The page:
Tips to Make Your Ad Banners Click

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Is the use of ad banners as an online marketing strategy losing its appeal? Consider the following:


• According to Ad Relevance's August 2000 report, 75 percent of Web sites use ad banners to drive inbound traffic. Jupiter Communications says the use of banner advertising is up from last year, with 97 percent of advertisers using banners in the second and third quarters of 2000. The average company is spending $91,000 per month on online advertising, with business-to-business companies spending $53,000 per month.


• Seventy-five percent of respondents to a Jupiter survey said they plan to put more money into Internet advertising than any other form of advertising in the next 12 months. And at the 2000 Jupiter Communications Online Advertising Forum, officials forecast that online advertising expenditures would reach $16.5 billion by 2005, exceeding outdoor advertising, cable and yellow pages advertising.


Ad banners have become as common in cyberspace as chat rooms, appearing in every shape, size, color, format and software platform. Some argue that the proliferation of ad banners has made them an overused cyber-eyesore. Though we agree some banners may be poorly designed, lackluster or ineffective, to cease using this marketing strategy is like throwing the baby out with the bath water. So what is the secret to making a banner "click?" Here are some tips to maximize the impact of your ad banners:


• Work with professionals. There is both an art and science to creating effective ad banners. Being a good designer is just one part of the equation. One also must understand Web marketing. Make sure the designers working on your banners (in-house staff, outside agency or consultant) have proven expertise in ad banner design and marketing. If they don't, consider hiring an outside resource that does. We have often turned away business when clients insist on using their own designers who are not marketers. Web designers may create beautiful ads, but their lack of marketing expertise may lead to the creation of ad banners with no call to action, offer or incentive to click.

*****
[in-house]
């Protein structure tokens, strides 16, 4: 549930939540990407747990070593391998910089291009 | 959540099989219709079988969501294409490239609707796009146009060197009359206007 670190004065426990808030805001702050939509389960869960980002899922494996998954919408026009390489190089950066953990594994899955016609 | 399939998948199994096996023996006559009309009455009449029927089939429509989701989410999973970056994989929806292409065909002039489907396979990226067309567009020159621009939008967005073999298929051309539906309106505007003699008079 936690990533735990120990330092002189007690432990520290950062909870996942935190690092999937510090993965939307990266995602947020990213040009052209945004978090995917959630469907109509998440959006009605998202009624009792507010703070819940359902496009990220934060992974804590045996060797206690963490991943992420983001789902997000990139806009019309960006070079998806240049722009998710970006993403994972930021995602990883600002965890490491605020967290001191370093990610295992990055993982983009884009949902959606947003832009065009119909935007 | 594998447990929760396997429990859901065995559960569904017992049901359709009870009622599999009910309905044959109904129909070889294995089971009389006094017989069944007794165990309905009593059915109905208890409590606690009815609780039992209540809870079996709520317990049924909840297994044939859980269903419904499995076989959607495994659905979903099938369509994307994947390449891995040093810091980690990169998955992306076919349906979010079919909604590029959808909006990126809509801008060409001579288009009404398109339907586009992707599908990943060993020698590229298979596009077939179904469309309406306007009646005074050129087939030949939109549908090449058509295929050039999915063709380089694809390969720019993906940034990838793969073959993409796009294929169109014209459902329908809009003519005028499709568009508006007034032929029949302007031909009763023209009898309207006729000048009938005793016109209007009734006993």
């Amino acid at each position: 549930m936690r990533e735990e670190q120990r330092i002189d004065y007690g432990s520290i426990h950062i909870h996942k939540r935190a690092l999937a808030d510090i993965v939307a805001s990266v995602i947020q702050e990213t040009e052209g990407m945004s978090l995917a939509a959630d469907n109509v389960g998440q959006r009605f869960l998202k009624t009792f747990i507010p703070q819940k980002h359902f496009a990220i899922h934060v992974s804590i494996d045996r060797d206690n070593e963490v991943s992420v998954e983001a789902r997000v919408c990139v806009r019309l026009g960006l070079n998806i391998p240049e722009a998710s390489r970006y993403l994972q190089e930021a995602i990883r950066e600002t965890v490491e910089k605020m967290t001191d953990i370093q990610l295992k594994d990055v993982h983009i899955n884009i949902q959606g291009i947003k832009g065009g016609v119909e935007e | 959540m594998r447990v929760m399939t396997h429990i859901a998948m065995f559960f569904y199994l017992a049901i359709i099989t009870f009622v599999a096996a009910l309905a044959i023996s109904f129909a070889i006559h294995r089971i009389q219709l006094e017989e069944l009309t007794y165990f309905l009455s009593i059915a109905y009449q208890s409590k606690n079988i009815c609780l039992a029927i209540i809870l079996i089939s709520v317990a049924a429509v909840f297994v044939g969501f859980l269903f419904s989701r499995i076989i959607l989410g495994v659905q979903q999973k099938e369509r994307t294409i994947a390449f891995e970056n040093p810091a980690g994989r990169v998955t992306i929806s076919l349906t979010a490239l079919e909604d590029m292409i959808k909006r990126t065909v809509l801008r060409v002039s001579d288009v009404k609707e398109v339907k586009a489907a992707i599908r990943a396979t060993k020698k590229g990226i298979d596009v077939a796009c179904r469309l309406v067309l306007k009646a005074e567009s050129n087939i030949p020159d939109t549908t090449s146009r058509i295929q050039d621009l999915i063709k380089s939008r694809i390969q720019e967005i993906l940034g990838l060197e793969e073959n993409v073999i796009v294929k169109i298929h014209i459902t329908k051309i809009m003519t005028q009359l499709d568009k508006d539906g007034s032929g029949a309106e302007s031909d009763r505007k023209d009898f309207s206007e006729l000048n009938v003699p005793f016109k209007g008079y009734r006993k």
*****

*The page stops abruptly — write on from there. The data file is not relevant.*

• Take risks and have fun. One of the advantages of the Web is its interactivity, which makes it more fun and entertaining than other media. So be playful with your ad banner creative and don't be afraid to take some risks. Creativity and interactivity can come alive through rich media banners, which use Flash or java technologies. The best example that we have found of rich banners can be seen at www.enliven.com. Rich media banners allow the user to interact with a company and promote a positive, entertaining experience, which is one step toward creating brand loyalty. The only drawback to rich media banners is their cost, which can run from $3,000 to $15,000, and the four to eight week time period they take to design.


• Use animation. Simple animation can increase response rates by 25 percent. After we added animated elements to their banner ads, Go2Orlando.com, an Orlando travel guide, experienced a 700 percent increase in traffic to their site. Depending upon the audience, offers of free goods and services can dramatically improve click-through rates. Contests and the word "Free" always pull in more traffic.


• Get bright. We have found that bright colors typically raise click-through rates. Look at the color scheme of the sites where your ad will run and consider using striking, contrasting colors and patterns to drawn attention. Conversely, using the same color palette as the site will make your ad banner look similar to the site's own content.